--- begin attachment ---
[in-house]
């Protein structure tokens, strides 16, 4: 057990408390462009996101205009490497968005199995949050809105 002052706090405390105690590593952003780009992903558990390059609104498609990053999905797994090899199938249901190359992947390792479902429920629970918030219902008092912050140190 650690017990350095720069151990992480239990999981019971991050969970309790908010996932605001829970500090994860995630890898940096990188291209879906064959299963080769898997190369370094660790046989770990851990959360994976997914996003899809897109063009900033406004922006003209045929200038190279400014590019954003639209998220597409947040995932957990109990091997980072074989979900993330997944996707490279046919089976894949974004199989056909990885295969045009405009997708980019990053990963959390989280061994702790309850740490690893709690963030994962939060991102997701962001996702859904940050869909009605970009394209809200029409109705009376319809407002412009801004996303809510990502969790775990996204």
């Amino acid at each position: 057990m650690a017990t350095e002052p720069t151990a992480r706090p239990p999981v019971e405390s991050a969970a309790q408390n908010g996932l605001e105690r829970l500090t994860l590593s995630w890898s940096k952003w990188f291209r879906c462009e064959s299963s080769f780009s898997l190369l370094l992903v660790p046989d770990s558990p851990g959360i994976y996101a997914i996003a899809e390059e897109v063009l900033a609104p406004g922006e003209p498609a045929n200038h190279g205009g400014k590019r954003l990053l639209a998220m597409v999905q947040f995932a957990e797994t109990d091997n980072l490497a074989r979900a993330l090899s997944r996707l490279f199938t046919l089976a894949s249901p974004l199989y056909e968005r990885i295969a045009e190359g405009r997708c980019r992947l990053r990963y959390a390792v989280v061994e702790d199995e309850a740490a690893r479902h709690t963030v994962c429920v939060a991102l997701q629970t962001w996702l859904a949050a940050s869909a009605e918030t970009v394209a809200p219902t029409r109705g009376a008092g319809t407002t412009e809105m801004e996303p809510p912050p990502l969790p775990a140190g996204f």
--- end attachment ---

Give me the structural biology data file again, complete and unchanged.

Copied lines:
[in-house]
């Protein structure tokens, strides 16, 4: 057990408390462009996101205009490497968005199995949050809105 002052706090405390105690590593952003780009992903558990390059609104498609990053999905797994090899199938249901190359992947390792479902429920629970918030219902008092912050140190 650690017990350095720069151990992480239990999981019971991050969970309790908010996932605001829970500090994860995630890898940096990188291209879906064959299963080769898997190369370094660790046989770990851990959360994976997914996003899809897109063009900033406004922006003209045929200038190279400014590019954003639209998220597409947040995932957990109990091997980072074989979900993330997944996707490279046919089976894949974004199989056909990885295969045009405009997708980019990053990963959390989280061994702790309850740490690893709690963030994962939060991102997701962001996702859904940050869909009605970009394209809200029409109705009376319809407002412009801004996303809510990502969790775990996204």
């Amino acid at each position: 057990m650690a017990t350095e002052p720069t151990a992480r706090p239990p999981v019971e405390s991050a969970a309790q408390n908010g996932l605001e105690r829970l500090t994860l590593s995630w890898s940096k952003w990188f291209r879906c462009e064959s299963s080769f780009s898997l190369l370094l992903v660790p046989d770990s558990p851990g959360i994976y996101a997914i996003a899809e390059e897109v063009l900033a609104p406004g922006e003209p498609a045929n200038h190279g205009g400014k590019r954003l990053l639209a998220m597409v999905q947040f995932a957990e797994t109990d091997n980072l490497a074989r979900a993330l090899s997944r996707l490279f199938t046919l089976a894949s249901p974004l199989y056909e968005r990885i295969a045009e190359g405009r997708c980019r992947l990053r990963y959390a390792v989280v061994e702790d199995e309850a740490a690893r479902h709690t963030v994962c429920v939060a991102l997701q629970t962001w996702l859904a949050a940050s869909a009605e918030t970009v394209a809200p219902t029409r109705g009376a008092g319809t407002t412009e809105m801004e996303p809510p912050p990502l969790p775990a140190g996204f």